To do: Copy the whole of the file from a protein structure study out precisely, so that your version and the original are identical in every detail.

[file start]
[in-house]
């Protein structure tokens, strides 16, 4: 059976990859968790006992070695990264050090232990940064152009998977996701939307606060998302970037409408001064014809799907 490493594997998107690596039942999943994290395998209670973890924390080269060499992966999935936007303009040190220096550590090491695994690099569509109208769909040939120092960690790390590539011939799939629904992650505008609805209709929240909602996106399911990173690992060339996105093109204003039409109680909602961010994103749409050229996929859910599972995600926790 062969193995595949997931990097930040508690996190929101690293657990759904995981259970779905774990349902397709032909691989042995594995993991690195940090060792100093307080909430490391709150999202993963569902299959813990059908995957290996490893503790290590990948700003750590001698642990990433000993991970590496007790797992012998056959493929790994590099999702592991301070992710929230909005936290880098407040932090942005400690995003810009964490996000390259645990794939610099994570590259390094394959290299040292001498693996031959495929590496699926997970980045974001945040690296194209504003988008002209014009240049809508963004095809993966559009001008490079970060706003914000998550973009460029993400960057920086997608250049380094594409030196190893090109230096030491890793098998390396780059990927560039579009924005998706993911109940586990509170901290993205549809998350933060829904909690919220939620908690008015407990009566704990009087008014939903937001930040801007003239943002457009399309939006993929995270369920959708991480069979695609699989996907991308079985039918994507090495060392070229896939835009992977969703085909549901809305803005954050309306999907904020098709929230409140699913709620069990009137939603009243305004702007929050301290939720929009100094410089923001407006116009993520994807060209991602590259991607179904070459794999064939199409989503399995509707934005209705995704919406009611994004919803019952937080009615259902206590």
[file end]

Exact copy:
[in-house]
């Protein structure tokens, strides 16, 4: 059976990859968790006992070695990264050090232990940064152009998977996701939307606060998302970037409408001064014809799907 490493594997998107690596039942999943994290395998209670973890924390080269060499992966999935936007303009040190220096550590090491695994690099569509109208769909040939120092960690790390590539011939799939629904992650505008609805209709929240909602996106399911990173690992060339996105093109204003039409109680909602961010994103749409050229996929859910599972995600926790 062969193995595949997931990097930040508690996190929101690293657990759904995981259970779905774990349902397709032909691989042995594995993991690195940090060792100093307080909430490391709150999202993963569902299959813990059908995957290996490893503790290590990948700003750590001698642990990433000993991970590496007790797992012998056959493929790994590099999702592991301070992710929230909005936290880098407040932090942005400690995003810009964490996000390259645990794939610099994570590259390094394959290299040292001498693996031959495929590496699926997970980045974001945040690296194209504003988008002209014009240049809508963004095809993966559009001008490079970060706003914000998550973009460029993400960057920086997608250049380094594409030196190893090109230096030491890793098998390396780059990927560039579009924005998706993911109940586990509170901290993205549809998350933060829904909690919220939620908690008015407990009566704990009087008014939903937001930040801007003239943002457009399309939006993929995270369920959708991480069979695609699989996907991308079985039918994507090495060392070229896939835009992977969703085909549901809305803005954050309306999907904020098709929230409140699913709620069990009137939603009243305004702007929050301290939720929009100094410089923001407006116009993520994807060209991602590259991607179904070459794999064939199409989503399995509707934005209705995704919406009611994004919803019952937080009615259902206590």